Little known “Rewind Technique” getting more attention to treat PTSD!

by | Aug 11, 2012

The Visual-Kinesthetic Dissociation Protocol.  Quote from this website link…

“The vast majority of sufferers experience a significant (over 70%) reduction in their symptoms following one session lasting around one and a half hours. The process itself is comfortable, and does not involve ‘re-living’ of unpleasant events. The Rewind Technique was originally created by the originators of NLP (Neuro-Linguistic Programming) who called it the Visual-Kinaesthetic Dissociation Technique (V/K Dissociation) or the easier-to-remember ‘Fast Phobia Cure’. It was refined into the Rewind Technique by Joseph Griffin and Ivan Tyrrell of the Human Givens Institute.”

In the coming weeks, my research and postings will include NLP (Neuro-Linguistic Programming)

“Defined as the study of the structure of subjective experience, NLP studies the patterns or “programming” created by the interaction between the brain (“neuro”), language (“linguistics”) and the body. From the NLP perspective, it is this interaction that produces both effective and ineffective behavior, and is responsible for the processes behind both human excellence and pathology.”

I invite those who have training and experience with NLP, in the context of behavioral change and as a treatment option for the symptoms of PTSD, to provide guest postings and comments on this highly interesting subject.  I am also working with a close friend, Byron Lewis, who has just authored a second edition of was a great help to me in writing my book, Reconciliation: A Son’s Story, and offered introductory remarks and the following excerpt from my book.

“Language is a remarkably powerful instrument for affecting personal change. I discovered years ago, as an undergraduate student, that spoken language can assist an individual to make cognitive leaps that traditional “talk” therapies often cannot. Such applications of language, when used intentionally to pace then lead a person into their own internal experience of change, can be almost magical…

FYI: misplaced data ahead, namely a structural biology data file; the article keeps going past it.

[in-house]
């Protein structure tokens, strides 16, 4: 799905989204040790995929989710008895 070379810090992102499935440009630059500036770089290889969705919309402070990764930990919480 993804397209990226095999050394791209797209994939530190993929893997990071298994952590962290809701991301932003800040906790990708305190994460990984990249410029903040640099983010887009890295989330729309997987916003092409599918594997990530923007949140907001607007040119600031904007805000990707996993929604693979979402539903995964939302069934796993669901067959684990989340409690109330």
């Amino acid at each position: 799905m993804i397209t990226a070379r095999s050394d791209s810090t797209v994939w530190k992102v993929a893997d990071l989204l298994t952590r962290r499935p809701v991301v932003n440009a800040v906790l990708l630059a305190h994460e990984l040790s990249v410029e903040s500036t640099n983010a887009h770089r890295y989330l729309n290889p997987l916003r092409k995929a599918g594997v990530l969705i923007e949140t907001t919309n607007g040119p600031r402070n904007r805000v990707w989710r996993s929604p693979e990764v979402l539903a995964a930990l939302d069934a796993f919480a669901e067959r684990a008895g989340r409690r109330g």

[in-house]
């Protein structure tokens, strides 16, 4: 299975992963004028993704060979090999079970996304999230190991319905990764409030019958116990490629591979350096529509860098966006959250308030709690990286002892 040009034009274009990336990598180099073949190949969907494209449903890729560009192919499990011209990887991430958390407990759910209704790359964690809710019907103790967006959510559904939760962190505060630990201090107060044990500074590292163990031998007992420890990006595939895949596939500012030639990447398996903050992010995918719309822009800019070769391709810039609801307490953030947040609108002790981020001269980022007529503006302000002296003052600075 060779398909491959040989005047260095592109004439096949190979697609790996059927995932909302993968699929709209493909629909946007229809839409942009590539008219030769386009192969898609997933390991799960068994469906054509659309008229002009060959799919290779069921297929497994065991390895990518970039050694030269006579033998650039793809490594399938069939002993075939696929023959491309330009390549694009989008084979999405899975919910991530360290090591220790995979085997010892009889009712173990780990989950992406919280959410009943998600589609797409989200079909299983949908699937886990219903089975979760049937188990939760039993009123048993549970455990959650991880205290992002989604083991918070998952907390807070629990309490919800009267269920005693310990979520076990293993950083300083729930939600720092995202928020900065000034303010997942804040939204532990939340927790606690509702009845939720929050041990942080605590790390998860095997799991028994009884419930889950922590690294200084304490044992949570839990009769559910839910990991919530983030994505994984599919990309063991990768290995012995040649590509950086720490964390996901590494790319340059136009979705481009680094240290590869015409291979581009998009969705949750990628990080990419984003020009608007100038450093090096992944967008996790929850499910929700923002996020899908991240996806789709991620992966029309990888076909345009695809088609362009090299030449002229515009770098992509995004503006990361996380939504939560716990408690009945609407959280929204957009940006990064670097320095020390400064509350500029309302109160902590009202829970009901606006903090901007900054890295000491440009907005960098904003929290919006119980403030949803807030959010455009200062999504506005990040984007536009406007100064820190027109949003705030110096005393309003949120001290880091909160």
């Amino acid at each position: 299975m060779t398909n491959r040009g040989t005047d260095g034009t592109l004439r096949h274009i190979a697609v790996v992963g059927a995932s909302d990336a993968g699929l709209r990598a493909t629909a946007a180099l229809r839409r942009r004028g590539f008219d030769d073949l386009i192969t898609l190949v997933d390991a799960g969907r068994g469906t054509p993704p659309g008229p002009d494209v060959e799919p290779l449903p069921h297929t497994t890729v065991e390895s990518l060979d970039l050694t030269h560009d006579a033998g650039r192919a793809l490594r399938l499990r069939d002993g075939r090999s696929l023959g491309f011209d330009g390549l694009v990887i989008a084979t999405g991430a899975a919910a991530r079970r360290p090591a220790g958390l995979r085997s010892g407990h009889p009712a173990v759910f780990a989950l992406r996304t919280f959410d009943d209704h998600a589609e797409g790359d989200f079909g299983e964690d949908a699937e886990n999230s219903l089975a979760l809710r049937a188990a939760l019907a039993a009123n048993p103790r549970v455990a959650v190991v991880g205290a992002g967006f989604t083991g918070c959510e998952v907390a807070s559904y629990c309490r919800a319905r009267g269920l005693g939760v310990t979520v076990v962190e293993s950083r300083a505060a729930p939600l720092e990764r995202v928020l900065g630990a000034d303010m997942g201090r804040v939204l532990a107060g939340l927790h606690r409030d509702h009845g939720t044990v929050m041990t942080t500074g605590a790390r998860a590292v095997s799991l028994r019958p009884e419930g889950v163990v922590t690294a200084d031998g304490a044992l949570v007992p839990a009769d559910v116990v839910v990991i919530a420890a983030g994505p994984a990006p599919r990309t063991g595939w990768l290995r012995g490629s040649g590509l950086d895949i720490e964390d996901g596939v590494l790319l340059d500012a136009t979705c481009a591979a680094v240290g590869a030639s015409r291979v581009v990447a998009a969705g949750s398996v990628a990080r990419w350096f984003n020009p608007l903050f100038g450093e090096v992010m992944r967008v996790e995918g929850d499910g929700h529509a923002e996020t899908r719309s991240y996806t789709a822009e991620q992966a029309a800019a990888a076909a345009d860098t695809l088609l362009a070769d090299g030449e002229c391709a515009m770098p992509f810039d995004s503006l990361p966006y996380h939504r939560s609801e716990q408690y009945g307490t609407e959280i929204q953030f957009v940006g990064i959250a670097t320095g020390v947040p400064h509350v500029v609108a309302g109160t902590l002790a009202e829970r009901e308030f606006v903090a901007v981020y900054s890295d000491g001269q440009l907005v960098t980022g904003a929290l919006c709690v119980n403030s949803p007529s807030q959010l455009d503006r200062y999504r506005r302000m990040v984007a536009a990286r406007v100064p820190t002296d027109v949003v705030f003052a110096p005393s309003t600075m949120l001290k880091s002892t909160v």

The written word can be just as powerful. Because Steve writes with a disarming and unassuming style, he invites the reader to explore with him places that are scary and painful. Because he is talking about himself, it can feel safe for a victim of severe stress trauma to follow the narrative while reliving his or her own experience at various levels of consciousness.  (Most cognitive-behavioral approaches to treatment of PTSD require this “reliving” step as part of the therapeutic process.) He also leads the reader who is in denial or who has sublimated the painful experiences so deeply that they are no longer conscious, through a series of self-identifying symptom descriptions. Again, because Steve is only talking about himself and members of his family, readers can absorb as much or as little of the information as they are ready to. Finally, using his self-effacing but tremendously insightful style, he draws the reader through actual transformative therapeutic processes that support healing and lead to more constructive means of coping.

 This is a book that will get a great deal of attention for many years to come!’

 Byron Lewis, M.A.
The research and writing for my blog has provided exponential value to me and those who follow my work, especially the families who suffer from the symptoms of PTSD.  I welcome input and conversation on any topic posted on my blog.  My book continues to be read and used as a reference by many since its publication in November, 2011.  It has been both rewarding and healing for me to continue the journey of PTSD and moral injury awareness.
Steve Sparks
Reconciliation: A Son’s Story

About the author

Steve Sparks is a retired information technology sales and marketing executive with over 35 years of industry experience, including a Bachelors’ in Management from St. Mary’s College. His creative outlet is as a non-fiction author, writing about his roots as a post-WWII US Navy military child growing up in the 1950s-1960s.
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